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West Valley City Journal

With a little PREP in their step, underrepresented students are college-bound

May 06, 2024 10:15AM ● By Jet Burnham

Jordan PREP Plus students have fun exploring technology. They will graduate high school with 30-plus college credits. (Photo courtesy of Stacy Pierce)

“Without PREP, I'd be a loser right now,” West Jordan High School graduate Arlen Villalba Guerrero said. “I wouldn't be very far, just the same old boring stuff, getting ready to do a job that I didn't even enjoy.”

Arlen is one of 15 students graduating from high school with an Engineering Drafting and Manufacturing Technology Certificate of Completion from Salt Lake Community College through Jordan School District’s Pre-freshman Engineering Program (Jordan PREP).

Jordan PREP students, many of whom are typically underrepresented in STEM careers, take four years of science, technology, engineering and math summer courses to prepare to earn 30-plus general and engineering college credits by the end of high school.

Arlen joined the program his sophomore year and immediately began to explore his options.

“Being in PREP, you get to think so early about how you're gonna get to what you want to do,” he said. “PREP makes you do so much better and shoot for so much more. I know everything I wanna do right now. I know exactly how to get where I wanna be, and I know exactly what I need to do to get where I wanna be.”

Arlen is now on the pathway to become an Air Force fighter jet pilot, with a head start and higher pay grade due to his college credits.

Natalia Solis said the PREP classes she took as a 12 year old helped her discover her interest in drafting and interior design. She is already on her way to earning a college degree, the first person in her family to do so.

First generation college students, those from economically disadvantaged families or underrepresented minority groups make up the majority of the students in the Jordan PREP program, which recruits interested students from Title 1 designated schools to motivate and prepare them for STEM careers.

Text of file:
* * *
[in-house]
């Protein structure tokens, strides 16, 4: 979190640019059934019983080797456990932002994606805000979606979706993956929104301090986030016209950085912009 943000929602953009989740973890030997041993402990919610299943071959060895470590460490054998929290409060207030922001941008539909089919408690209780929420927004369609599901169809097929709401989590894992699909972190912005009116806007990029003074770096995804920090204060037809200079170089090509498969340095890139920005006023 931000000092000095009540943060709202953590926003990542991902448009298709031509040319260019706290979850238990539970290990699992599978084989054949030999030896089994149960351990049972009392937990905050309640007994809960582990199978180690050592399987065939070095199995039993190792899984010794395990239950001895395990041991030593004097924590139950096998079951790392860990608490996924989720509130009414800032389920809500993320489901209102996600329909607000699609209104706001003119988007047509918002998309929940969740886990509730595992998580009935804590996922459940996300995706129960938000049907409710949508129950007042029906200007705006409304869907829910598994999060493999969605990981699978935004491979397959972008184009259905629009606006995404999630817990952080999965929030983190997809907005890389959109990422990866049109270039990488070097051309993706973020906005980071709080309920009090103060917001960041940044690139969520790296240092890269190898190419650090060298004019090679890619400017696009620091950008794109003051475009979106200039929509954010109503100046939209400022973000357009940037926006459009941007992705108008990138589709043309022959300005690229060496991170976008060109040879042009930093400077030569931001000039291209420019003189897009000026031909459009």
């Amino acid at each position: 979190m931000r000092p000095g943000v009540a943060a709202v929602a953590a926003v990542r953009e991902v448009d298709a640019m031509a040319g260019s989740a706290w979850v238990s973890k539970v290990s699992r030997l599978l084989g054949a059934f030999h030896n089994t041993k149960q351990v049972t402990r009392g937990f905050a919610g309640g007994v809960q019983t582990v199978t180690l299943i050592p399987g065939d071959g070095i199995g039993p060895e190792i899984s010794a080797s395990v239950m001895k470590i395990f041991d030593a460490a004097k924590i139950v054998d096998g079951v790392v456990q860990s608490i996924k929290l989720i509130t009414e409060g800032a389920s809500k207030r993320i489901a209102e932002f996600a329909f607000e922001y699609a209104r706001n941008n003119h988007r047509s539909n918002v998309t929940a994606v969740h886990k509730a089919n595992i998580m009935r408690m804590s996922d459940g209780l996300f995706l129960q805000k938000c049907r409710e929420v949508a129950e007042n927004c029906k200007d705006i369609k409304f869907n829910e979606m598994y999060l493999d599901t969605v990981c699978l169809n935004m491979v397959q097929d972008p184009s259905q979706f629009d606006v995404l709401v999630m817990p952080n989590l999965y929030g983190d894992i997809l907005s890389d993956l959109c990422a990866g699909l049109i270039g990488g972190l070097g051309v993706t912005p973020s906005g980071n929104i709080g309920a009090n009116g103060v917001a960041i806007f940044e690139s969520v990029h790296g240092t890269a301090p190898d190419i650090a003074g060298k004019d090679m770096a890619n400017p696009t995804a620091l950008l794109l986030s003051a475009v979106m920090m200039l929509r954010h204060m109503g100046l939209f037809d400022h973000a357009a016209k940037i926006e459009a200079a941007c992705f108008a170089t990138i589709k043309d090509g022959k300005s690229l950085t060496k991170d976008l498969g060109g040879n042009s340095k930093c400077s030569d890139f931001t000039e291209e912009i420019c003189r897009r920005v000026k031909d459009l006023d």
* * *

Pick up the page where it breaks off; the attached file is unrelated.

Jordan PREP Coordinator Stacy Pierce has been amazed by the students’ dedication to the program despite difficult life circumstances.

“You've got kids that you had no idea the challenges they had at home—and the challenges got far greater—and they're going to make it,” she said. “They're going to graduate from this program regardless of those challenges.”

She said the rigorous academic enrichment courses students take each summer during their middle school years, prepare them academically, socially and mentally for advanced courses in high school and increase their opportunities to attend college.

“Because it's not a camp—it's a rigorous academic program— I think that's been key to making these kids believe that they could do anything and pursue any career,” Pierce said.

She said the math courses have the biggest impact.

“Math is the gatekeeper that keeps kids out of, say, 80% of the higher paying jobs that help these kids break into a different economic level,” she said. “To help them maintain and build that math confidence—I think it's absolutely huge.”

Anna Fotheringham said staying academically active during the summer with PREP courses gave her an advantage.

“You learned a little bit of math before [school started], so when you did math [in school], you already kind of knew what you're doing,” she said. “So I feel like it gave me a step ahead in regular classes, and then also just in life, because we have a lot of college classes done that kind of set us up to, if we want, pursue the certain career that they have set up for us to go into.”

When she was younger, Anna wanted to work in a nail salon but is now planning to earn a manufacturing degree.

 “Doing programs like this made me realize that doing nails is not really going to give me enough money to live on my own, basically,” she said. “It made me realize I can do harder careers.”

Ayden Bascom said many of his friends don’t have a post-graduation plan yet, but that PREP taught him to think ahead.

“In PREP, especially with Stacy [Pierce], she tells you this earlier, to be prepared for life,” he said.

Natalia said the expectations set in PREP classes, especially during her middle school years, helped her set higher goals.

“It pushed me into showing myself that I can do harder stuff than I had set myself to, because I had set my standards low for myself,” she said. “You can do much more harder things than you think you can.”

Lai Lai Havili almost dropped out of the program but is glad to be graduating high school with college credits he can use as a fallback plan if his dreams of playing in the NFL don’t work out.

Talon Johnson, who has always known he wants to be a chemical engineer, said the PREP program has not only given him a head start that will save him time and money, but the confidence to be successful in college.

“I have this foundation that a lot of other students may not, and I can push